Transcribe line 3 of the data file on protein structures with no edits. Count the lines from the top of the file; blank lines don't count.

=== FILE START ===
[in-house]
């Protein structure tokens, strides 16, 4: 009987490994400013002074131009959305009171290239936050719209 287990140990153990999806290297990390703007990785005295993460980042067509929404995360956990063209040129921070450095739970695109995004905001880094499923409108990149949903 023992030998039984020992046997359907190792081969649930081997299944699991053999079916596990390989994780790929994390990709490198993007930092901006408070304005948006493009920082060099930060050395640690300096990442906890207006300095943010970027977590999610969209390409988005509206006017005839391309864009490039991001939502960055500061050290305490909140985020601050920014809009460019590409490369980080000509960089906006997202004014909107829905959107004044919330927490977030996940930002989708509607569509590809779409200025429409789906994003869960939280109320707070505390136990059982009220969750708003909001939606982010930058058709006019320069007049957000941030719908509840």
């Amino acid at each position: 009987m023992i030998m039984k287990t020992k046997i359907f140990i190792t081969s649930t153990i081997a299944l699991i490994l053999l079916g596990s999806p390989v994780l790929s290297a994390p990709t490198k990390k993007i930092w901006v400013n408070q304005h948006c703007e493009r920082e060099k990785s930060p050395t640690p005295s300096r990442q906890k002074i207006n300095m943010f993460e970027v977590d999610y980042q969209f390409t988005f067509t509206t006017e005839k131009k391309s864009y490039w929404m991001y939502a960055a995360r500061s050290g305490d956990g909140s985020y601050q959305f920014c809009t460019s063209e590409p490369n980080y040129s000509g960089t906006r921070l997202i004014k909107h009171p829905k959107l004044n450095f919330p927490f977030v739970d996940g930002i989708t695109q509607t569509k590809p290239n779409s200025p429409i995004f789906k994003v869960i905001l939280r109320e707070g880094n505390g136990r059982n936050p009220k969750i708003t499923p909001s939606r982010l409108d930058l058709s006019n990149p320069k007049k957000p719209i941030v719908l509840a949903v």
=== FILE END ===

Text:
């Amino acid at each position: 009987m023992i030998m039984k287990t020992k046997i359907f140990i190792t081969s649930t153990i081997a299944l699991i490994l053999l079916g596990s999806p390989v994780l790929s290297a994390p990709t490198k990390k993007i930092w901006v400013n408070q304005h948006c703007e493009r920082e060099k990785s930060p050395t640690p005295s300096r990442q906890k002074i207006n300095m943010f993460e970027v977590d999610y980042q969209f390409t988005f067509t509206t006017e005839k131009k391309s864009y490039w929404m991001y939502a960055a995360r500061s050290g305490d956990g909140s985020y601050q959305f920014c809009t460019s063209e590409p490369n980080y040129s000509g960089t906006r921070l997202i004014k909107h009171p829905k959107l004044n450095f919330p927490f977030v739970d996940g930002i989708t695109q509607t569509k590809p290239n779409s200025p429409i995004f789906k994003v869960i905001l939280r109320e707070g880094n505390g136990r059982n936050p009220k969750i708003t499923p909001s939606r982010l409108d930058l058709s006019n990149p320069k007049k957000p719209i941030v719908l509840a949903v």